Guild-based Strategy for Mining Gut Microbiome Data in Human Health and Diseases

Liping Zhao
Rutgers University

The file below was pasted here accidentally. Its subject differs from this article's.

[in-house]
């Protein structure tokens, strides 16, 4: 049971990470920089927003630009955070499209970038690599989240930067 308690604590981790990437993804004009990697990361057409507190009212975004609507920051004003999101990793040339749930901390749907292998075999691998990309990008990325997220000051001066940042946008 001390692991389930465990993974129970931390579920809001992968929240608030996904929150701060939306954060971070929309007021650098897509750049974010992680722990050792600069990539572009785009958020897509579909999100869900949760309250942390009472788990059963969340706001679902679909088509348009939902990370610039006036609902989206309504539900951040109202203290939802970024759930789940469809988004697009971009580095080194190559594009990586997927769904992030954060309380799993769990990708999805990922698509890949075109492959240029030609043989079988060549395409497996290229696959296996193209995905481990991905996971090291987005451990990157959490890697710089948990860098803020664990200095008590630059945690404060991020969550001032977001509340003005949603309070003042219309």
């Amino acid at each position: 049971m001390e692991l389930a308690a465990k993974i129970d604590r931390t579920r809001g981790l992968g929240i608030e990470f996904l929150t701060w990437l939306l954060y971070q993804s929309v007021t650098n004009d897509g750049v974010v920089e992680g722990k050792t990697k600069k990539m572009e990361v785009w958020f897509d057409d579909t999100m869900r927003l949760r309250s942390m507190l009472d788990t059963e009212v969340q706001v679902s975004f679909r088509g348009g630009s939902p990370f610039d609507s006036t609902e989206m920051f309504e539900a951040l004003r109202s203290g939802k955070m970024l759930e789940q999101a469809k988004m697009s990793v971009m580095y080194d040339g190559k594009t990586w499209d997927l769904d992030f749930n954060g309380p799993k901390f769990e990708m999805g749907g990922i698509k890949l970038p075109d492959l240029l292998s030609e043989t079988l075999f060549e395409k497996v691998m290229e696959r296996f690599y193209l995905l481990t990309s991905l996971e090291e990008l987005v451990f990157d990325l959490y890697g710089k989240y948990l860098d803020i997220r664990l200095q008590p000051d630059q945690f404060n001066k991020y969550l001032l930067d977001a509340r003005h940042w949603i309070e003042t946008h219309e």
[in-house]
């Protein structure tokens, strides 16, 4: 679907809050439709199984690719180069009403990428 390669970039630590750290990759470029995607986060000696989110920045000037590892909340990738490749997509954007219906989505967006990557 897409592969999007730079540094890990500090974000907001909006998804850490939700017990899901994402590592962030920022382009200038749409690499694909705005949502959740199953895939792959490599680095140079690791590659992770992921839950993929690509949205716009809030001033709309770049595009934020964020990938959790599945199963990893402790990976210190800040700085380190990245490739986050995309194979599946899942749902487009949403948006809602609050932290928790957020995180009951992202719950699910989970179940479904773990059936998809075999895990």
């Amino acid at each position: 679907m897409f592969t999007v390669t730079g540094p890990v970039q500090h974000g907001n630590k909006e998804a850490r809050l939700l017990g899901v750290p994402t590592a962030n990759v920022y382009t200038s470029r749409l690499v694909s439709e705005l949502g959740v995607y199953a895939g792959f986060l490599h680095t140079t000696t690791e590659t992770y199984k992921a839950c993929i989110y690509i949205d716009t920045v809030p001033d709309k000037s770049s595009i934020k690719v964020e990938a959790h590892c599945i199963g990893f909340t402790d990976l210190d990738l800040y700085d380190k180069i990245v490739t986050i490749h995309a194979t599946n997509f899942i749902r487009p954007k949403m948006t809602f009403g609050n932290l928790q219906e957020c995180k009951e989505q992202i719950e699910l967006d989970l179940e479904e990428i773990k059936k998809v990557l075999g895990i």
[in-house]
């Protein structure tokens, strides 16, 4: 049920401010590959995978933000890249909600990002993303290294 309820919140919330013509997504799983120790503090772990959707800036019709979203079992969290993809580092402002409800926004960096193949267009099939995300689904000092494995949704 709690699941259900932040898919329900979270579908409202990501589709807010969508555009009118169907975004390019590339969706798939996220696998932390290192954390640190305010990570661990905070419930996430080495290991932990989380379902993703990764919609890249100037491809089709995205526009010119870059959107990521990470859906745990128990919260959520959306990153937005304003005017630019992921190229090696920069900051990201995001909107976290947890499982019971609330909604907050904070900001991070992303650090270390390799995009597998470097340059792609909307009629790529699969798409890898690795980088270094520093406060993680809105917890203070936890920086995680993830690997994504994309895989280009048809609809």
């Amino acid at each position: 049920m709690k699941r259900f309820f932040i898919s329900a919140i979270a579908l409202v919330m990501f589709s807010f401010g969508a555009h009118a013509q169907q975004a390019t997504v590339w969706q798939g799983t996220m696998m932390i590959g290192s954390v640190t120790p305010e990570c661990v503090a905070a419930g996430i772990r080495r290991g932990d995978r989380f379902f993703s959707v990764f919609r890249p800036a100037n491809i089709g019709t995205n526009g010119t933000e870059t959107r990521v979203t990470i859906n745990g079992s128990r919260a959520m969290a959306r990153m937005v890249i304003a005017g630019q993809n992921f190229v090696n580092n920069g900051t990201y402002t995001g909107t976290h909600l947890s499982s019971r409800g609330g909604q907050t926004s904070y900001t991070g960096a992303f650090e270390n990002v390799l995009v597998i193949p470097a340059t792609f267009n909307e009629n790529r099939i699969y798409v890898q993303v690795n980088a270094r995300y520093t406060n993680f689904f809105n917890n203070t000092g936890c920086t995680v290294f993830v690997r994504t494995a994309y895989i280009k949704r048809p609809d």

Strain-level genetic complexity of the gut microbiota leads to two great challenges in analyzing microbiome sequencing datasets: high-dimensionality - the number of variables (bacterial strains or genes) largely exceeds the number of samples; and high sparsity - most variables are zeros in most samples. Current data-mining methods in microbiome field rely on taxa or functional gene groups such as pathways to collapse the variables and reduce dimensionality. Such strategy has two fundamental flaws: 1) prior knowledge is needed for the data analysis. Novel sequences that have no close neighbors in reference database will be denoted as taxonomically unclassified or functionally unknown and excluded for further analysis; 2) members in the same taxon or genes in the same pathway do not behave in the same way. Lumping them together will produce spurious variables which cannot become robust microbiome signatures for health or diseases. Ecologically, gut bacteria do not exist in isolation, but as functional groups named “guilds”, which denote groupings of members in the ecosystem that exploit the same class of resources in a similar way. Members in the same guild may come from widely different taxa but show co-abundant/co-occurring behavior. We propose to use “guilds of bacterial strains” as the aggregation method for reducing dimensionality and sparsity in microbiome-wide association studies for identifying key functional gut bacterial members that may causatively contribute to human health and diseases.

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